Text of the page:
“The news came like a clap of thunder, reverberating around the world,” read the caption that accompanied this picture in the Nov. 29, 1963, issue of LIFE magazine. “In New York, at the moment she heard it, a woman recoils with universal dismay and disbelief.”
Dismay. Disbelief. Two small words. Four short syllables. And yet what galaxies of emotion they encompass. All these years after President Kennedy’s assassination, it’s difficult for anyone who was not alive on that Friday afternoon to grasp what it felt like, what emotions were unleashed, upon first hearing news of the shooting. “The nation really did get turned inside out when Kennedy was killed,” Adam Gopnik recently wrote in the New Yorker, and that deceptively simple image is as close to the reality of what happened — to men, women, kids, communities — as any that anyone is ever likely to craft. The world was not merely upended when JFK was shot; it was gutted. Transformed. Unhinged.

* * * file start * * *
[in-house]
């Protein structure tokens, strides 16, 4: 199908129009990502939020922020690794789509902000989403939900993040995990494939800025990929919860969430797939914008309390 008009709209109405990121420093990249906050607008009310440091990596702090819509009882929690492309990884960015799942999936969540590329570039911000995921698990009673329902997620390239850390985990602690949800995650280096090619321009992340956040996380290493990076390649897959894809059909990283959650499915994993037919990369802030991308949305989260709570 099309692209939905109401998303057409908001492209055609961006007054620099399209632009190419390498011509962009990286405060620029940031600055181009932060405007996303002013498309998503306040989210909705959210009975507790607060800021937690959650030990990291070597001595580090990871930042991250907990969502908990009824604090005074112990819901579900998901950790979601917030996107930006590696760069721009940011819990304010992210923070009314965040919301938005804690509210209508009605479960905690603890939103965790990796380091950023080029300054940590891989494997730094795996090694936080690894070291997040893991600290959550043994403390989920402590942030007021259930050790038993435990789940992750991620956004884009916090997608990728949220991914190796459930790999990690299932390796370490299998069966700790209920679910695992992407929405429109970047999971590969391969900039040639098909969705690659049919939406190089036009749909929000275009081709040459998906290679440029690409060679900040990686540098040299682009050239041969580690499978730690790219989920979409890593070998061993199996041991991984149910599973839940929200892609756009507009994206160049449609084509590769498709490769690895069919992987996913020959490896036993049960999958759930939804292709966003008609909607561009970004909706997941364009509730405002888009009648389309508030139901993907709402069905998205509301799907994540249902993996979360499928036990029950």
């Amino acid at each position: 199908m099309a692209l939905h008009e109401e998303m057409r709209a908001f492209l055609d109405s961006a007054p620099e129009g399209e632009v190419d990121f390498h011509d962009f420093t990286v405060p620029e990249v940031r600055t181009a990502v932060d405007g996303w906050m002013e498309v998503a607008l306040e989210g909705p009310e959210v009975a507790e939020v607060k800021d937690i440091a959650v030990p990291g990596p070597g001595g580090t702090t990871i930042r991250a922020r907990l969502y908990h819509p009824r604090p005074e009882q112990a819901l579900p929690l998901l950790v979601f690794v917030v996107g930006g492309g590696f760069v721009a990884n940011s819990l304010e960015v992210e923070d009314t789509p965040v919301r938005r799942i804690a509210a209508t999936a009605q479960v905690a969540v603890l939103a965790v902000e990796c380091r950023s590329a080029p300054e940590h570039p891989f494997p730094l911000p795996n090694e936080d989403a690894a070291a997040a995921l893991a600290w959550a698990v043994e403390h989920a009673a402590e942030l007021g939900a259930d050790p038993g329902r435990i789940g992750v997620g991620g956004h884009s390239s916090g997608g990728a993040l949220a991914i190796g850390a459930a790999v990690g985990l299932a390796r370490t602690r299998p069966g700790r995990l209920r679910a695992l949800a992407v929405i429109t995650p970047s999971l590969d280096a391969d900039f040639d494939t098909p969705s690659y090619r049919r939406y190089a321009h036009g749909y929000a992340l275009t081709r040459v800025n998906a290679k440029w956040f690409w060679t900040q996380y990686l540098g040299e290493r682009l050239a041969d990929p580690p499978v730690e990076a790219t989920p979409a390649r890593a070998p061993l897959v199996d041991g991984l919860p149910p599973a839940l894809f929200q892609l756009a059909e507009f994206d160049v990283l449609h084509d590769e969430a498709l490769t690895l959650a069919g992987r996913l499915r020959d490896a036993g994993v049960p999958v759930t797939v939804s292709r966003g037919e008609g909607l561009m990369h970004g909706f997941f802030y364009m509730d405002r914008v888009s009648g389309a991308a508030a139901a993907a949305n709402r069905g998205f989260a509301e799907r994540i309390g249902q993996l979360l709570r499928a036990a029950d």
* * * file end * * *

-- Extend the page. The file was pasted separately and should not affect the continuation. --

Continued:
Pearl Harbor. The Challenger explosion. 9/11. Some moments stop time. There is before, and there is after, and the instant in between seems to last forever — because, in a very real sense, it does. The instant is relived again and again by those who witnessed it, or those who survived it. It is commemorated by subsequent generations who were not there. It is a touchstone that changes everything, and everyone.
— Ben Cosgrove is the Editor of LIFE.com